Douglas O'laughlin
Great book! It is very simplistic in a lot of ways but lynchs goal is to demystify Wall Street, and I love the voice and personality that comes through. Very interesting book, written by one of the best investors of all time.
Jan 11, 2015 Loren rated it really liked it  ·  review of another edition
Very astute advice to the beginning investor. Especially someone who is trying to strike it rich in the market. Basically pay attention to your surroundings and businesses that get it right, then investigate.
Jun 14, 2013 Vincent rated it it was amazing  ·  review of another edition
Shelves: business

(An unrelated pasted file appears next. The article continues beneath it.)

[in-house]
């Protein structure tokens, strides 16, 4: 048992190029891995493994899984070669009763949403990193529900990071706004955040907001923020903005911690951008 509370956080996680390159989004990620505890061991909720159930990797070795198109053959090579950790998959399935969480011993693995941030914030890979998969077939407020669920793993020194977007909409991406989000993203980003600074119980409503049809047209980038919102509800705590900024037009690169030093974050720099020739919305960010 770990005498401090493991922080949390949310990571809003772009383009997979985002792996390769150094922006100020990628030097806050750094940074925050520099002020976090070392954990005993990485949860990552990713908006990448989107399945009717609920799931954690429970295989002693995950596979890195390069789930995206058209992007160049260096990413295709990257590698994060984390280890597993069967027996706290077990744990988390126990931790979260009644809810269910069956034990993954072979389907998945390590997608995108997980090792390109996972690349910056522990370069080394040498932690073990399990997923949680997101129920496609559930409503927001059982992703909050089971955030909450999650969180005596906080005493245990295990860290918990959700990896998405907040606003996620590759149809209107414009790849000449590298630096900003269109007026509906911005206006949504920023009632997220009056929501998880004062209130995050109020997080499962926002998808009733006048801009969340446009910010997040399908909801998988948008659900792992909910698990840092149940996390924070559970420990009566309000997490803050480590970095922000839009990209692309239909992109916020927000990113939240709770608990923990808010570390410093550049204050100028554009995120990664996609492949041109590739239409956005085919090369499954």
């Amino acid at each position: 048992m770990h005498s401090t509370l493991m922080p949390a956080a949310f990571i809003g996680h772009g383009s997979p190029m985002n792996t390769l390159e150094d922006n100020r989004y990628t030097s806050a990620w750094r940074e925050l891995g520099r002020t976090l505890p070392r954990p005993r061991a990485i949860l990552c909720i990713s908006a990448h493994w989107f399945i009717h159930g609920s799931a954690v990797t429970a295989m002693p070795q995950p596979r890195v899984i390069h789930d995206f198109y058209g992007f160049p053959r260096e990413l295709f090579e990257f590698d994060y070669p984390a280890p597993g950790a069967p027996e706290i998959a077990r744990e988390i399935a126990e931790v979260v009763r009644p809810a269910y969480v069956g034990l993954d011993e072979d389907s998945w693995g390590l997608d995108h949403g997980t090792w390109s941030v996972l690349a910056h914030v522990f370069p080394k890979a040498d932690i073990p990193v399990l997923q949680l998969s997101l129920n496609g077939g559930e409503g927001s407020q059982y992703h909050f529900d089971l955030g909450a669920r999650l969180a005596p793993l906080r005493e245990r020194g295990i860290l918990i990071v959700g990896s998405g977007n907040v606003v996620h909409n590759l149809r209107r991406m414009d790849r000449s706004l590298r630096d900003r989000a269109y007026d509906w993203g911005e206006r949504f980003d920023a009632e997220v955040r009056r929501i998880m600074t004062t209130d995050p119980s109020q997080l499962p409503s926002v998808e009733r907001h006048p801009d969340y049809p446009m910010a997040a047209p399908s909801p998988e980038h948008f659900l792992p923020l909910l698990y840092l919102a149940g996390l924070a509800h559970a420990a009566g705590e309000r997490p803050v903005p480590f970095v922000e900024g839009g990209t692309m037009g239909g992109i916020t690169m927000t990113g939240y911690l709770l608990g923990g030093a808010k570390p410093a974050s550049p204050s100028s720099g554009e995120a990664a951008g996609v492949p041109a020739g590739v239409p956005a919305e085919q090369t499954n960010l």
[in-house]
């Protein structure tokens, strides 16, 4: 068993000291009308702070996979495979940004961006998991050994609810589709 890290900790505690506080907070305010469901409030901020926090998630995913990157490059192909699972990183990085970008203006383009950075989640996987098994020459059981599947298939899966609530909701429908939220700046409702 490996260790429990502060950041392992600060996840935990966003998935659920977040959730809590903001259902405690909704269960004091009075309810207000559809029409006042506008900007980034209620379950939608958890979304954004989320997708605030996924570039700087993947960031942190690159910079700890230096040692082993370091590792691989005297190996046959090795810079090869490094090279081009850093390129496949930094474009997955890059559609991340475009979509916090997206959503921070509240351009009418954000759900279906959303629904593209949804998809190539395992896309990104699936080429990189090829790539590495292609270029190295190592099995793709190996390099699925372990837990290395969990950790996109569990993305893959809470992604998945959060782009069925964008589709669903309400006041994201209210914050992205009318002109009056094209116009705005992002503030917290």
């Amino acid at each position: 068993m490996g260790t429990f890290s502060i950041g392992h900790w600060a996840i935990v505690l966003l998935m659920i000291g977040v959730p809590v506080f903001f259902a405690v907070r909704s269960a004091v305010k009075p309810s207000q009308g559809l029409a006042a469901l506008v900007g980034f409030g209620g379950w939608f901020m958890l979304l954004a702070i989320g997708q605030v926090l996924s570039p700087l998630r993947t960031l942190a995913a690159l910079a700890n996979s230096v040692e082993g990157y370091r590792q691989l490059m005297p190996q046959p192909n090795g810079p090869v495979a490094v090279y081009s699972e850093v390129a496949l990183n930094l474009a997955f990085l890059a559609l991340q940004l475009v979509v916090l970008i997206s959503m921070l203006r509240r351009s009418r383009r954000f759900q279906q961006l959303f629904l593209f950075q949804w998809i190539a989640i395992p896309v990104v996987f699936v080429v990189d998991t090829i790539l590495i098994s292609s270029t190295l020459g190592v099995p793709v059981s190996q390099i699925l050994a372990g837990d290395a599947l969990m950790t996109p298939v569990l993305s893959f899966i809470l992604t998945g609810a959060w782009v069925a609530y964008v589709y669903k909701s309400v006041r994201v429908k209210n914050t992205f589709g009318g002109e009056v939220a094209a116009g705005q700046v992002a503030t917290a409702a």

This is an incredibly unique book written by one of the most underrated investors ever. It's fascinating hearing Lynch's story of how he ran the Magellan Fund, especially how he solicited CEOS of public companies that he was interested in. Alongside these experiences, he incorporates words of wisdom and general guidelines for investing. In general, his advice is remarkably simple, yet remarkably overlooked by modern investors. Probably his most famous piece of advice would be his KISS method (Ke ...more
Amit Arora
Enjoy the thrilling journey, continued from One Up on Wall St, Lynch goes in detail of retail/restaurant stocks and portfolio construction strategy.
Ayush Srivastava
I read it with the intention of understanding Indian share market scenario.
However, the book is simply not adequately suited for Indian audience.